The apogee of luxury in Phuket is the Amanpuri (‘Place of Peace’).  Located far from the prying eyes of the hoi polloi on hundreds of acres of rainforest and impeccable gardens, on the tip of an isthmus on Pansea Beach, it is the hotel of predilection for royalty, politicians and movie-stars seeking privacy and excellence. The Amanpuri is both a hotel and a number of private complexes.

The Amanpuri -a Pavillion Suite

A Pavillion Suite at The Amanpuri

The hotel is made up of small villas (or pavilions), restaurants on different terraces overlooking the beach, several pools, vast gardens and a beach club.  Then, further up the hill, more exclusively, there are the private complexes (privately owned or rentable), made up of two to eight one-suite pavilions: each walled complex has its own pool and lavish gardens, as well as open-air and air-conditioned dining rooms and tv/play rooms.  You feel you are in a small village, as there are so many salas or buildings apart from the bedroom pavilions.  The ‘gardens’ are very extensive, incorporating chunks of dense rainforest.  As in all the Aman resorts, the food is fabulous, and the service generally impeccable.  Everything about the Amanpuri speaks of luxury.  Even though the steep-roofed Thai-style pavilions are quite old now, their varnished mahogany rooms are still very attractive, the high thread-count sheets, the plump white towels, the lotus flowers on the bed, the intoxicatingly fragrant bowls of gardenias in the loos and the art works in the rooms – all are eloquent of the Aman mark of excellence and taste.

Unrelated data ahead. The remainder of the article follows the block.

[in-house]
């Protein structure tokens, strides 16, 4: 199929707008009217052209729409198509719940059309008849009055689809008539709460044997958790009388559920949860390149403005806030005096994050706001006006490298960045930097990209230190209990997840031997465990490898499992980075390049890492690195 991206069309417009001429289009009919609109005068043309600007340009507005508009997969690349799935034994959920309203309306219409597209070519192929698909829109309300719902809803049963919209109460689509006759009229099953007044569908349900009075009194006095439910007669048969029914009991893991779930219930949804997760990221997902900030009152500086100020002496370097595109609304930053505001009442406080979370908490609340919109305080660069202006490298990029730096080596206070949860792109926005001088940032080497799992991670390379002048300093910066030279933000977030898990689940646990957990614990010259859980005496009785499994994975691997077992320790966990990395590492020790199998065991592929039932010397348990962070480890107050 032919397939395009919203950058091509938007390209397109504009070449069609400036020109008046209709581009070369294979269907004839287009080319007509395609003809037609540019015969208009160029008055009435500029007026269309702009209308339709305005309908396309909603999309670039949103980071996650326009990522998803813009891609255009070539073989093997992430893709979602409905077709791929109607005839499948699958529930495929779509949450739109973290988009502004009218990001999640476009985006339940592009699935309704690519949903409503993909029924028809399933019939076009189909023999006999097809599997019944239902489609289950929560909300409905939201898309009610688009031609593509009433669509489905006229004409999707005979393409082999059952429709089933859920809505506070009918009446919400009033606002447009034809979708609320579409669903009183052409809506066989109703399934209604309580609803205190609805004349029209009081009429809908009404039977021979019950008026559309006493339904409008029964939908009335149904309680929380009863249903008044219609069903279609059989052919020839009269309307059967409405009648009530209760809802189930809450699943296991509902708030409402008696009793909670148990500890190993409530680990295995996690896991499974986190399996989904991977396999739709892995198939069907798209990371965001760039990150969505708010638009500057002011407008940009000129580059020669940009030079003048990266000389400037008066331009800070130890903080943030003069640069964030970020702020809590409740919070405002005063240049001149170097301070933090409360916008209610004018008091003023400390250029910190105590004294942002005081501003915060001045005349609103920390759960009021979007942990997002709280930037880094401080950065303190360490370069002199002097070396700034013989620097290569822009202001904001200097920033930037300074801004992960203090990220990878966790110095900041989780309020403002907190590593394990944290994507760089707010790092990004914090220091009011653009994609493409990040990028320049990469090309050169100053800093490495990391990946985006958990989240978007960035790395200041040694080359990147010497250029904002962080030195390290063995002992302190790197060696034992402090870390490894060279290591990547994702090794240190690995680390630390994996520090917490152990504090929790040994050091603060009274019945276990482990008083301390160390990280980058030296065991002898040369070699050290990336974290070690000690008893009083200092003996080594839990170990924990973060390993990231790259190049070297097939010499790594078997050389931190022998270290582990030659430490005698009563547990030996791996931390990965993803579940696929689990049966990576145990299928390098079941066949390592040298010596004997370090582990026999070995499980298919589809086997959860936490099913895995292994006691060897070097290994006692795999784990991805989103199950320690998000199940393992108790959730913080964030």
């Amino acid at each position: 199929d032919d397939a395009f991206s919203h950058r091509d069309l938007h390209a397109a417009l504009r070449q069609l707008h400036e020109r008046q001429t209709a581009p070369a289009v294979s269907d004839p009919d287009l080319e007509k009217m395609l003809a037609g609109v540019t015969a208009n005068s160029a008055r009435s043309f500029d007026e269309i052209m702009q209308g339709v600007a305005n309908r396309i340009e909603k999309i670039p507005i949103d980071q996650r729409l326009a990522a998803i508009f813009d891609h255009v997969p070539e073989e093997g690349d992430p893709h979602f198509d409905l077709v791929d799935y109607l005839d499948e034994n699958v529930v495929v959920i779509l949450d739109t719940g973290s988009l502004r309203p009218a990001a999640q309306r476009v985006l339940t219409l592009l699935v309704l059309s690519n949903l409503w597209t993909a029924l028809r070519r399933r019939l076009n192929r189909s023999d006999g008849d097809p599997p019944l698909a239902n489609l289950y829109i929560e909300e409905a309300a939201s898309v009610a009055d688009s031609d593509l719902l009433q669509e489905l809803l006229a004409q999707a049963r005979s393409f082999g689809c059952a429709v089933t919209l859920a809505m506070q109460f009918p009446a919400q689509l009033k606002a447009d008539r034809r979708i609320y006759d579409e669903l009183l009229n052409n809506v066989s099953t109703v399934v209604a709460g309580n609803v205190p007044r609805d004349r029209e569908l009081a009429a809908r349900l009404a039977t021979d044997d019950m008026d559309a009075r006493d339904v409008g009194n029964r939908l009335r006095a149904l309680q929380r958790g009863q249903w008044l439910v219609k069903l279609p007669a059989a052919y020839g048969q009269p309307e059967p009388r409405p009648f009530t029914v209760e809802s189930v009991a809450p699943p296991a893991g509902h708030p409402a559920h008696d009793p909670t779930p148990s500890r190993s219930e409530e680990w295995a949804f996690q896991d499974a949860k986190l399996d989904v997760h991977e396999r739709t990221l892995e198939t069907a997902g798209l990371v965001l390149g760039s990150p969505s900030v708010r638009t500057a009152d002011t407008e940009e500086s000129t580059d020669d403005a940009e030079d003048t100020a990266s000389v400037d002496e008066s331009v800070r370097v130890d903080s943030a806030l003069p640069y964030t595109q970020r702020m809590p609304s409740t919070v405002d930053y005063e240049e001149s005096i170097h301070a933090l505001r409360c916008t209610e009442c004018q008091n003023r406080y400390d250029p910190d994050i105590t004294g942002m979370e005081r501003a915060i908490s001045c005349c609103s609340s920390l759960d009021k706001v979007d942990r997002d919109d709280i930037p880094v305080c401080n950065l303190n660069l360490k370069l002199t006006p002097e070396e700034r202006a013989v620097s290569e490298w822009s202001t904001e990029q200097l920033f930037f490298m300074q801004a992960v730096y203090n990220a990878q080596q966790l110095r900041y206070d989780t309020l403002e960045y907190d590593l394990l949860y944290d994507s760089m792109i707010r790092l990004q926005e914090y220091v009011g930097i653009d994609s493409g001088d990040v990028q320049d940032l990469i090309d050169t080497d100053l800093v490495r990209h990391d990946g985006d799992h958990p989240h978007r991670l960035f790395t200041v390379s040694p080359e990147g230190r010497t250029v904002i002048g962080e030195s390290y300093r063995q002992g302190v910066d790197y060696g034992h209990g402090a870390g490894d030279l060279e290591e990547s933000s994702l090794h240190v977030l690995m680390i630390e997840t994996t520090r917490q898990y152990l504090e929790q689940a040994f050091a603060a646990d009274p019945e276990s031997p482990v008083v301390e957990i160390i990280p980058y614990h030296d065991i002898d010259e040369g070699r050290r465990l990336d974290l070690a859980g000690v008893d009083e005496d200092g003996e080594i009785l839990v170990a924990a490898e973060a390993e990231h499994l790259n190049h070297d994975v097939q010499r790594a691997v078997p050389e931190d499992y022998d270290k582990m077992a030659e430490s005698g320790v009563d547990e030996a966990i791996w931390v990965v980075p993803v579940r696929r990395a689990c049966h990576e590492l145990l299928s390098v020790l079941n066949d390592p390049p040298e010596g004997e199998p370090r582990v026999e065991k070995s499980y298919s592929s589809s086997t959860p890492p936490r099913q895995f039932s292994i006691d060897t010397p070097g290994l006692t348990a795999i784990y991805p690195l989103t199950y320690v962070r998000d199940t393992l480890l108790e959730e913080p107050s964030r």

The Amanpuri - the pool and restaurant at dusk

The Amanpuri – Dining by the Pool at Dusk

But there were some surprising shortcomings.  We had an army of staff waiting on us, though, to our frustration, they often disappeared en masse and one felt one needed a loud bell or cannon to summon them from their distant eyries, as our plaintive cries for more champagne remained unheeded.  When they appeared, they were of course smiling and unimpeachably attentive.  I was also surprised that the soaps, shampoos and bath gels were not of the first order – indeed I felt no desire to order extra quantities and stuff them into my bathbag when I left.  The only thing worth squirreling away into your case are their deliciously fragrant and very useful anti-mosquito sprays, made of orange peel, citronella and lemongrass.

The Amanpuri Private Beach

Private Beach at The Amanpuri